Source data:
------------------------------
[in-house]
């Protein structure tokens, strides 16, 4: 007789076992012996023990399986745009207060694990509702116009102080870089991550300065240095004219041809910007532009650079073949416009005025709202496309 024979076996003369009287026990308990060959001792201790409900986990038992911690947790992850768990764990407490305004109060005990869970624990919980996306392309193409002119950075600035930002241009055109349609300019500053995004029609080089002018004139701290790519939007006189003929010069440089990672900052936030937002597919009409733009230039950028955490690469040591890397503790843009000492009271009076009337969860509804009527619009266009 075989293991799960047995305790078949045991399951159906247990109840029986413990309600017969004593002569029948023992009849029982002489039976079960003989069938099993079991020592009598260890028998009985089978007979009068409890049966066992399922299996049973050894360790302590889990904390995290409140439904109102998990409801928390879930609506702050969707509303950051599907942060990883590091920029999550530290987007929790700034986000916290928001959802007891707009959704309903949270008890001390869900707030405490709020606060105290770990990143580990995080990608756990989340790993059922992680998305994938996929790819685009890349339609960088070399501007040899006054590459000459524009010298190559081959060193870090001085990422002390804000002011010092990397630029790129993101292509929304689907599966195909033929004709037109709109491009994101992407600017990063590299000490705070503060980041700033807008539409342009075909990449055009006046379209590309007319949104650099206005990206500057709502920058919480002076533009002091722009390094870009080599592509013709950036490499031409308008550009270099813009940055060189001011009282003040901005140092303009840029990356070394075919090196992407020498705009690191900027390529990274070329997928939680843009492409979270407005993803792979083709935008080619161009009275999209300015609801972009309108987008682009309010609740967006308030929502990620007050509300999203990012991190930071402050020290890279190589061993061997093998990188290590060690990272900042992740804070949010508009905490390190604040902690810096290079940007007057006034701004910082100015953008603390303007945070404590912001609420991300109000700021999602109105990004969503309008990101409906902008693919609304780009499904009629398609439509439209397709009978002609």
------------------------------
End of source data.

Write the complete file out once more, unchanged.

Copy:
[in-house]
């Protein structure tokens, strides 16, 4: 007789076992012996023990399986745009207060694990509702116009102080870089991550300065240095004219041809910007532009650079073949416009005025709202496309 024979076996003369009287026990308990060959001792201790409900986990038992911690947790992850768990764990407490305004109060005990869970624990919980996306392309193409002119950075600035930002241009055109349609300019500053995004029609080089002018004139701290790519939007006189003929010069440089990672900052936030937002597919009409733009230039950028955490690469040591890397503790843009000492009271009076009337969860509804009527619009266009 075989293991799960047995305790078949045991399951159906247990109840029986413990309600017969004593002569029948023992009849029982002489039976079960003989069938099993079991020592009598260890028998009985089978007979009068409890049966066992399922299996049973050894360790302590889990904390995290409140439904109102998990409801928390879930609506702050969707509303950051599907942060990883590091920029999550530290987007929790700034986000916290928001959802007891707009959704309903949270008890001390869900707030405490709020606060105290770990990143580990995080990608756990989340790993059922992680998305994938996929790819685009890349339609960088070399501007040899006054590459000459524009010298190559081959060193870090001085990422002390804000002011010092990397630029790129993101292509929304689907599966195909033929004709037109709109491009994101992407600017990063590299000490705070503060980041700033807008539409342009075909990449055009006046379209590309007319949104650099206005990206500057709502920058919480002076533009002091722009390094870009080599592509013709950036490499031409308008550009270099813009940055060189001011009282003040901005140092303009840029990356070394075919090196992407020498705009690191900027390529990274070329997928939680843009492409979270407005993803792979083709935008080619161009009275999209300015609801972009309108987008682009309010609740967006308030929502990620007050509300999203990012991190930071402050020290890279190589061993061997093998990188290590060690990272900042992740804070949010508009905490390190604040902690810096290079940007007057006034701004910082100015953008603390303007945070404590912001609420991300109000700021999602109105990004969503309008990101409906902008693919609304780009499904009629398609439509439209397709009978002609």